News story

Chefs compete for glory in 'Operation Joint Caterer'

The event showcased the skills and talent of Services catering, with competitions ranging from cookery to silver service and centrepiece design…

This was published under the 2010 to 2015 Conservative and Liberal Democrat coalition government

The event showcased the skills and talent of Services catering, with competitions ranging from cookery to silver service and centrepiece design testing Service personnel.

The highlight of the exhibition is the Combined Services Culinary Challenge - renamed ‘Operation Joint Caterer’ this year to reflect the fact that the skills on show are the same as those used on operations in Afghanistan.

In the three-day competition military chefs from across the Services battle it out in a series of challenges aimed at showcasing their talents and skills in the culinary field.

On Wednesday, extra spice was added to the proceedings when the Army teams were asked to compete against a Michelin-starred chef as well as their inter-Services colleagues.

Three teams of military chefs challenged TV chef Richard Phillips to create a number of dishes fit for Queen and Country using only ingredients found in ration packs used on the front line.

Using provisions found in the ten-man rations, the teams produced a number of mouth-watering dishes including chilli con carne, rice in nacho bowls and chicken pancake towers with onion rings.

Competitor Sergeant Muir Philip, from 40th Regiment Royal Artillery, based in Northern Ireland, said:

This competition is our bread and butter really; we use these provisions day-in day-out, especially on operations, so it was interesting to see what a TV chef would come up with. I think he did a good job.

Richard Phillips, who is a regular on ITV1’s ‘Daybreak’ as well as ‘Daily Cooks Challenge’ and ‘Ready Steady Cook’, produced a gourmet menu of chicken pie, boulanger potatoes with a side dish of rosemary bread, and dessert of blackberry crumble with cream.

Richard said:

I have been so impressed by what I have seen today - not only the skills of the chefs but also their creativity in turning these rations into these fantastic dishes.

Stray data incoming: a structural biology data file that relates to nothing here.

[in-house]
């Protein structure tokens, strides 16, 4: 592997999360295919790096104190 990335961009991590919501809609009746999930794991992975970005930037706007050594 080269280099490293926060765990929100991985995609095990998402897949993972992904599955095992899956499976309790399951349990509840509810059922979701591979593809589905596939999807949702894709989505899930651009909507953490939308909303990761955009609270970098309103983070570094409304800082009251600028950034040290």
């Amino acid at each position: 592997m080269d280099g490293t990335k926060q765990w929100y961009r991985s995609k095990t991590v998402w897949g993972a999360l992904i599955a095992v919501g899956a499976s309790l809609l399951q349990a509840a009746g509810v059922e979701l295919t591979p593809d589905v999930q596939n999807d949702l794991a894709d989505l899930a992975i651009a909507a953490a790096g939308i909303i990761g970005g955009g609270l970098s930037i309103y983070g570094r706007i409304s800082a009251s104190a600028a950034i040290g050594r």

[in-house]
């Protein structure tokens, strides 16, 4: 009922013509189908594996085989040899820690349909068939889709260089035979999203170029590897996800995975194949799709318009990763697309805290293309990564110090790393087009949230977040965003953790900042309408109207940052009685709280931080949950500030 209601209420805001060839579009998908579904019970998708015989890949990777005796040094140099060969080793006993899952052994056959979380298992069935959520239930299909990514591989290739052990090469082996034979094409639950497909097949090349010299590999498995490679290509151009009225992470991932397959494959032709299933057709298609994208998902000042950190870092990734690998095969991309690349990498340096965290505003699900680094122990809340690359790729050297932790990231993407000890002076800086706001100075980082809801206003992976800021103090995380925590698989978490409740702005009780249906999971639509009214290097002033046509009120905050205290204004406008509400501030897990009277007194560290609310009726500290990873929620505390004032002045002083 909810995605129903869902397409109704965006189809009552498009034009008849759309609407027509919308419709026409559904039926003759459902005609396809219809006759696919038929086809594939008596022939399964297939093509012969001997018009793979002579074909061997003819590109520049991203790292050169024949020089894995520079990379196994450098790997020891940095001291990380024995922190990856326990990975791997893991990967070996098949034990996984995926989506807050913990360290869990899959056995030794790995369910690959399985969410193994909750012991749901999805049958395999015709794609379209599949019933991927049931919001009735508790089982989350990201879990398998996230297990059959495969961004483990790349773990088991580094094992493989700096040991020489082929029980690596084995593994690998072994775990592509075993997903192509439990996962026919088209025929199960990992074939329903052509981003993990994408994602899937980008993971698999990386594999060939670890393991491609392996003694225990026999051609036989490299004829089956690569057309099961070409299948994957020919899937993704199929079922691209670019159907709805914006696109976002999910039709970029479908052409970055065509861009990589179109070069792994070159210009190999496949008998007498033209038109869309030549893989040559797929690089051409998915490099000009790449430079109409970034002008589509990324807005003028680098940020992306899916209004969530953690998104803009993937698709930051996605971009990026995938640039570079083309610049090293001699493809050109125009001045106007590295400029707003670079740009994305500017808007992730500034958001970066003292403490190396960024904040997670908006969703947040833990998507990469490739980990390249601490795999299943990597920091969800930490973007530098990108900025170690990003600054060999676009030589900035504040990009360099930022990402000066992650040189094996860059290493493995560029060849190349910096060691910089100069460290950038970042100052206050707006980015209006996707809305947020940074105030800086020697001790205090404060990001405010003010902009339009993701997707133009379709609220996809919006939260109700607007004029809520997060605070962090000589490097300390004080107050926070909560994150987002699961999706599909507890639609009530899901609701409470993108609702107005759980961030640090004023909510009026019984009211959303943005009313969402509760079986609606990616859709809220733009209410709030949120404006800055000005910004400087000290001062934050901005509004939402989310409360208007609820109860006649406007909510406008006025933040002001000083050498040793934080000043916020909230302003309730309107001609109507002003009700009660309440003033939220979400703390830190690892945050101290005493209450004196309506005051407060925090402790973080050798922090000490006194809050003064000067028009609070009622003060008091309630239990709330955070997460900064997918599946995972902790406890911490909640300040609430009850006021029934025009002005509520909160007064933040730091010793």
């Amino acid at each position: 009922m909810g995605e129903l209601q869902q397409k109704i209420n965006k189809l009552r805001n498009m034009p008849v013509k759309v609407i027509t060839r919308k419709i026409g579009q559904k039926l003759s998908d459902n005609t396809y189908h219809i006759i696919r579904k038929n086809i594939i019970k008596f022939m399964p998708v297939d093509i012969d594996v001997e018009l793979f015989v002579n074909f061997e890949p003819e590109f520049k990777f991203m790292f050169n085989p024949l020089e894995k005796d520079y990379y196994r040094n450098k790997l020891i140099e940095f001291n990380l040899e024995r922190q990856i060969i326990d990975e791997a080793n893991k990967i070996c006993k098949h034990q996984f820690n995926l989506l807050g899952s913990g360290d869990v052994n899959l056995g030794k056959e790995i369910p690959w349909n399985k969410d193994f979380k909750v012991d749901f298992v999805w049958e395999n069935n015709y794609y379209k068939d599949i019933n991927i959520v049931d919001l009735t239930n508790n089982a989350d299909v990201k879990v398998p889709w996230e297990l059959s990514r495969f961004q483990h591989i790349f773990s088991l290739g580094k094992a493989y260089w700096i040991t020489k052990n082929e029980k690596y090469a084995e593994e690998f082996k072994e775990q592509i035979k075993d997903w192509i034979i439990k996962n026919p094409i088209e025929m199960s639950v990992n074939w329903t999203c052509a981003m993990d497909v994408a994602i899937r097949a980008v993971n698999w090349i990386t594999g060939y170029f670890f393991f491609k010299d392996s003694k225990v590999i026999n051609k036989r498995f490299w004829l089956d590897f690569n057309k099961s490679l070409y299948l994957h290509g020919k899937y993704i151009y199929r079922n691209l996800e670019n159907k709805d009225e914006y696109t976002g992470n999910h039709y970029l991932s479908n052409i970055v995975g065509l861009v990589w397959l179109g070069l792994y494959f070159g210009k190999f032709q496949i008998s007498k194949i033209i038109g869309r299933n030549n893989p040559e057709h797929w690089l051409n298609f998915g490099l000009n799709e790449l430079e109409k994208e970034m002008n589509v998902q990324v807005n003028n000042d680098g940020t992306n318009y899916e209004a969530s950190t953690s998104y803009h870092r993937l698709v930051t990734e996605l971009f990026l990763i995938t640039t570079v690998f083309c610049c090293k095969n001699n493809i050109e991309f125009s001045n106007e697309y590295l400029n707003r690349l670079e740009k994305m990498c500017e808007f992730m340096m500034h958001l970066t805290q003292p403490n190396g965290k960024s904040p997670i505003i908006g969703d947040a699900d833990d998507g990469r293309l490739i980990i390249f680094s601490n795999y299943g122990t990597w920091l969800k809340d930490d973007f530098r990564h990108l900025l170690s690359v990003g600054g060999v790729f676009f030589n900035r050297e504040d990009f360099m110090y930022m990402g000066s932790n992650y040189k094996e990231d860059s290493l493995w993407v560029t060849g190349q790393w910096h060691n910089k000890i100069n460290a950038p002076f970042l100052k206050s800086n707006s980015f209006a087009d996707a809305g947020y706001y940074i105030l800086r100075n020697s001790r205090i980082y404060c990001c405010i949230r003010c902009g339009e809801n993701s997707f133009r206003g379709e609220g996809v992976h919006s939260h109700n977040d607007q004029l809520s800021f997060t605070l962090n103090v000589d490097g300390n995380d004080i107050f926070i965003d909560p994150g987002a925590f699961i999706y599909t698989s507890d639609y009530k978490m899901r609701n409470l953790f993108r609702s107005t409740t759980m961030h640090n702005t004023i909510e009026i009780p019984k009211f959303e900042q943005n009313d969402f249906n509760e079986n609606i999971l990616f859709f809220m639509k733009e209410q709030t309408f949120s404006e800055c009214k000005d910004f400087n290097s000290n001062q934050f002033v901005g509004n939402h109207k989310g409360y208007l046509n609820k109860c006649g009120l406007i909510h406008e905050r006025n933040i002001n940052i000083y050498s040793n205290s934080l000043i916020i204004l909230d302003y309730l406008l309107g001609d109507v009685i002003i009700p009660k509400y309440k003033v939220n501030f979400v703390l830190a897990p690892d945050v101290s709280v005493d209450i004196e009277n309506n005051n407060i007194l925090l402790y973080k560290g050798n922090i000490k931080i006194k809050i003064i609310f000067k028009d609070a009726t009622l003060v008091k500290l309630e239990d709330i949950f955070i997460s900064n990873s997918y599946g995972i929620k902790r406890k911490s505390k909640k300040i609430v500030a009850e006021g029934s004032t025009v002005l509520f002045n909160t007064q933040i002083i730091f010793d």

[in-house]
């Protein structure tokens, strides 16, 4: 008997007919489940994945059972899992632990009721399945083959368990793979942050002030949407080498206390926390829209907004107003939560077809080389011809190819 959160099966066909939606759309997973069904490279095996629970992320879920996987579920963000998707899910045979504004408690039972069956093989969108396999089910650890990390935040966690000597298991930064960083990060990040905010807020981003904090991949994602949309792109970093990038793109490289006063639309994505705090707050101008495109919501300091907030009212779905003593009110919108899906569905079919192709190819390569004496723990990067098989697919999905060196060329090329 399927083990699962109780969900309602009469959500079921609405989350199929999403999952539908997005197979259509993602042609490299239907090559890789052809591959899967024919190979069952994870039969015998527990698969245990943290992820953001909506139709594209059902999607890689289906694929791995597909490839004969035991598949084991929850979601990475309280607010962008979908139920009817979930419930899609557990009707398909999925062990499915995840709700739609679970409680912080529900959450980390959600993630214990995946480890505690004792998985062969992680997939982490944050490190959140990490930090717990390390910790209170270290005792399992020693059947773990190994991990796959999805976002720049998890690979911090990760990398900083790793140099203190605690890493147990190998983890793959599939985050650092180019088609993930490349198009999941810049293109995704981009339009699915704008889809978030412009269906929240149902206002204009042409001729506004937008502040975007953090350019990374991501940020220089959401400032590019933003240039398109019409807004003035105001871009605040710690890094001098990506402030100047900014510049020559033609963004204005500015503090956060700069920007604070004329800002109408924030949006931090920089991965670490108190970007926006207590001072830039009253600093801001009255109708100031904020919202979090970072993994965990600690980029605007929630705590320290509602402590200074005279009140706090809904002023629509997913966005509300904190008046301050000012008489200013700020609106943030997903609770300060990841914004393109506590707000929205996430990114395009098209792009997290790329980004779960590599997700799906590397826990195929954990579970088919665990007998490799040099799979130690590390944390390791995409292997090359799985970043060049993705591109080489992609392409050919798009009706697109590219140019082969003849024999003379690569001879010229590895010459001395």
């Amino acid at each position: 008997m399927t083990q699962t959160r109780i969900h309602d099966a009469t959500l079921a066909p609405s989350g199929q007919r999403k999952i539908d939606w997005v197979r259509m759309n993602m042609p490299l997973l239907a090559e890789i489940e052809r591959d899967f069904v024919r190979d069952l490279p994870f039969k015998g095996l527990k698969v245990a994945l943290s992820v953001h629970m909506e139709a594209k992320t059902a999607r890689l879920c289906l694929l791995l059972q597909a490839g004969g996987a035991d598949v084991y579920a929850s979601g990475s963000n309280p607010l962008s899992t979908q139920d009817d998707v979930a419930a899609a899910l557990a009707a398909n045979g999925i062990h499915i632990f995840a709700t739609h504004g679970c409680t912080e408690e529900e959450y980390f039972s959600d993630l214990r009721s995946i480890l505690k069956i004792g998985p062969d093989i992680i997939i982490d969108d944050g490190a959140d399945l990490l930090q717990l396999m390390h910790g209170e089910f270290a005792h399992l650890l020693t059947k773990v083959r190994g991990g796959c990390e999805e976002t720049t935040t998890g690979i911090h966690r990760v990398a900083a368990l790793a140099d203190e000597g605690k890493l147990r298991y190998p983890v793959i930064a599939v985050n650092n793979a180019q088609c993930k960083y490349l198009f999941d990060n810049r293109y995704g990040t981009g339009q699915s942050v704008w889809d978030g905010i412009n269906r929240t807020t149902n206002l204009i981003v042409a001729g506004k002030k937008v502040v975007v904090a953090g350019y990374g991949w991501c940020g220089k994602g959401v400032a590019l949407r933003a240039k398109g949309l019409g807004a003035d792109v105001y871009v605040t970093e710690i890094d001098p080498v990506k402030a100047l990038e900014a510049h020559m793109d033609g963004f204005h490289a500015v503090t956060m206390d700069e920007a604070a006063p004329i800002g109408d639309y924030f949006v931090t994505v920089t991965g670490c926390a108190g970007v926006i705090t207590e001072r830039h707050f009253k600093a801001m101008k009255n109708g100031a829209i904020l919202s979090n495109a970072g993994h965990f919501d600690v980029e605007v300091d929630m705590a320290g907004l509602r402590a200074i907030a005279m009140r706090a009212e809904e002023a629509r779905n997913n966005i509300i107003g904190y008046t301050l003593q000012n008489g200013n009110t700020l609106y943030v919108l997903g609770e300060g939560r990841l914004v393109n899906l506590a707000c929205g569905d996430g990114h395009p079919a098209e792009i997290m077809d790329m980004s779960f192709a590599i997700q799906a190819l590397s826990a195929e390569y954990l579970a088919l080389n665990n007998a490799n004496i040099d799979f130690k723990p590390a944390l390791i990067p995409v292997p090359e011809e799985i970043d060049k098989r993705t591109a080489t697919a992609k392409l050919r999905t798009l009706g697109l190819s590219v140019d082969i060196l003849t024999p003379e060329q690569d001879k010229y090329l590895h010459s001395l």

Food plays such an important part in keeping our boys and girls fit and motivated on the front line and so it is essential to have these highly skilled chefs on hand to make sure that what they get is the best.

Captain Jeremy Rigby, who is from Defence Equipment and Support and is in charge of delivering food to the front line, added:

Once again I have been amazed by the performance of our chefs and the range of dishes that they have produced using the rations.

Food is regarded as much more than just fuel for troops, and often a warm and hearty meal at the end of a challenging day is the one thing that the troops look forward to on operations.

Not only does it keep them healthy in body but in mind too and this is why our military chefs are trained to be the best so that they can serve the best.

Also attracting a lot of attention at the show was a display of the new lightweight patrol operational ration pack, currently being trialled in Afghanistan.

The new ration pack is designed for troops going out on ten- to 12-hour patrols and is half the weight of the existing 24-hour multi-climate ration pack.

New items in the box include beef jerky and, for the first time in a ration pack, a sandwich.

There is also a self-heating bag that can be used to warm up food. An individual flameless heater called ‘Hot Pack’ allows troops to heat the food pouches containing main meals to temperatures of up to 70 degrees.

Published 30 September 2010